iLoveBenefits: Industry News Blog

2.7% of US Adults Achieve All Four Healthy Behaviors

Researchers from Oregon State University and the University of Mississippi recently conducted a study on four healthy lifestyle behaviors (good diet, moderate exercise, recommended body fat percentage, non-smoking) in U.S. adults. Here are some key findings from the report:

  • 2.7% of all adults had all four healthy lifestyle characteristics, while 16% had three.
  • 37% had two, 34% had one, and 11% had none of the healthy lifestyle characteristics.
  • Mexican American adults were more likely to eat a healthy diet than non-Hispanic white or black adults.
  • Women were more likely to not smoke and eat a healthy diet, but less likely to be sufficiently active.
  • 1 in 10 had a normal body fat percentage and 46% were sufficiently active.
  • 71% adults did not smoke and 38% ate a healthy diet.

Source: Oregon State University, March 21, 2016

Will vaccines hit the mark next flu season?

Changes to flu vaccine for 2015-16 season recommended by FDA committee The FDA’s Vaccines and Related Biological Products Advisory Committee recommended an overhaul for the influenza vaccine for the 2015-16 season after the vaccine for the 2014-15 season proved to be largely ineffective. This season’s vaccine did not include the A/Switzerland/9715293/2013-like virus, which turned out to be the most prevalent strain. The World Health Organization has recommended it be included in next year’s vaccine, along with a new H1N1 A strain, A/California/7/2009 pandemic09-like virus, and B/Phuket/3073/2013-like virus, a new B strain. The FDA and CDC concur with the WHO’s suggestion. Medscape (free registration)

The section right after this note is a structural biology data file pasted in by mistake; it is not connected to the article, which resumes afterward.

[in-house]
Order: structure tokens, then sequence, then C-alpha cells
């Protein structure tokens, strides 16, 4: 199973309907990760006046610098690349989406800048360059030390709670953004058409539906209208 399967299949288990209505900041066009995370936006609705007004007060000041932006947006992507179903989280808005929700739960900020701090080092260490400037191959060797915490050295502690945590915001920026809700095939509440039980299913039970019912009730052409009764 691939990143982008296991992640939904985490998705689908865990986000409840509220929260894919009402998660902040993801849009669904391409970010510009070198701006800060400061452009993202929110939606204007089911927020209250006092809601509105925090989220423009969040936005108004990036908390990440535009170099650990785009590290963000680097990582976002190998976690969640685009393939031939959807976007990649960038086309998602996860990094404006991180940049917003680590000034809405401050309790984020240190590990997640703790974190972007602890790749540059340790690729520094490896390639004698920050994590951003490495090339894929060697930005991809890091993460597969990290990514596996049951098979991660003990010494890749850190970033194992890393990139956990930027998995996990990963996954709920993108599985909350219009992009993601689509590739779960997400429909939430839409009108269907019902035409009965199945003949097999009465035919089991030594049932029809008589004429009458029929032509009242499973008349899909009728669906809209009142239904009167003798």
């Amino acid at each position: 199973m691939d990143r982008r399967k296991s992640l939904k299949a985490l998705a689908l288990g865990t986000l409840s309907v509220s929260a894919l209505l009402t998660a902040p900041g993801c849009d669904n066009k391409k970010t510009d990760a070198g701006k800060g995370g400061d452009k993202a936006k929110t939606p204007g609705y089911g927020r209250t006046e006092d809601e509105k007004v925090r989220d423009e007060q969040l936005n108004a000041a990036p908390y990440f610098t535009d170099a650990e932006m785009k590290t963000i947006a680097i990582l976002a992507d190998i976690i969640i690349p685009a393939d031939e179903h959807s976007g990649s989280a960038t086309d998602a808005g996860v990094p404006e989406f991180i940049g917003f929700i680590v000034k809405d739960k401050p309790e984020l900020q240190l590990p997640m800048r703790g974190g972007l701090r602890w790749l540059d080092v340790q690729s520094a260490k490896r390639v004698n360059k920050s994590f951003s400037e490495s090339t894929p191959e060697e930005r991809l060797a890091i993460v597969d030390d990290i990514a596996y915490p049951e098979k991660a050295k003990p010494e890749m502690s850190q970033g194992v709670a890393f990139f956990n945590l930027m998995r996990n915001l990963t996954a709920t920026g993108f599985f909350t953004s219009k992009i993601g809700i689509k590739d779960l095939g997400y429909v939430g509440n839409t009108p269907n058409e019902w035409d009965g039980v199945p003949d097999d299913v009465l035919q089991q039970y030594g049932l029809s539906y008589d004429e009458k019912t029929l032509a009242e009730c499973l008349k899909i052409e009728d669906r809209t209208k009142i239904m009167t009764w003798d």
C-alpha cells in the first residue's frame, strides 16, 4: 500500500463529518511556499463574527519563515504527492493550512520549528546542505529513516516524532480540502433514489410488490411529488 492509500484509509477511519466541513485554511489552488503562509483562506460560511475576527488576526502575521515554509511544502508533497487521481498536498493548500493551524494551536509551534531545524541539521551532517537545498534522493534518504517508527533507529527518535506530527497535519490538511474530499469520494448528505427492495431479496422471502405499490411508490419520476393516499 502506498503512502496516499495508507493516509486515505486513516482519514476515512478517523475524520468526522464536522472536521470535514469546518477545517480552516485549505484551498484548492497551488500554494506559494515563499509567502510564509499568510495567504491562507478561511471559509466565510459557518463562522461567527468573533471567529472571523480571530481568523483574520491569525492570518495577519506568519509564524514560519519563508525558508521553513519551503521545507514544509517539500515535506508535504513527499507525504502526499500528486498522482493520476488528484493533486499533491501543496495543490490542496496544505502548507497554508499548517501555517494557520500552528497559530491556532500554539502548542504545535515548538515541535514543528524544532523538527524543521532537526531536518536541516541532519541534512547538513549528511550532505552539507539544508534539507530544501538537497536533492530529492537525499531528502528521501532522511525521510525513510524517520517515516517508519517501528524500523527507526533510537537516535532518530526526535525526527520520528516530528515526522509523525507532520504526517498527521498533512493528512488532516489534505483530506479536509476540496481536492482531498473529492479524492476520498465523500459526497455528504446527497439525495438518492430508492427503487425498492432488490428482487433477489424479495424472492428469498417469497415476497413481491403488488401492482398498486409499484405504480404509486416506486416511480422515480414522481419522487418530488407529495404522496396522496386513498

I can get my $1 Coke and my $1 dollar burger, but where’s my $1 salad?

80% of consumers say they wish “doing healthier things didn’t cost so much”

According to a recent consumer survey by Cigna:

  • 75% fear health costs could ruin prospects for secure retirement.
  • 44% worry health costs will limit ability to pay for child’s college.
  • 42% of consumers note hospitalization as their number one health cost concern.
  • 19% of consumers note health costs for a spouse or partner as their number one health cost concern.
  • 16% of consumers note costs of medications as their number one health cost concern.

Note: “Health and Financial Well-being: How Strong Is the Link?” was conducted electronically via a panel by MRops Data Collection from August 7 – 21, 2014 with 1,847 women and men 25-64.

Life Expectancy on the Rise; Disease on the Decline

Fewer heart disease, cancer deaths help boost U.S. life expectancy The average life expectancy for an American baby born in 2012 is 78.8 years, according to the CDC, a new high credited partly to fewer deaths from heart disease, cancer and chronic illness. The figure is a one-month increase over the 2011 estimate, and eight of the top 10 causes of mortality decreased, including a 1.8% drop in heart disease-related deaths and a 1.5% decrease in cancer mortality. Bloomberg (10/8)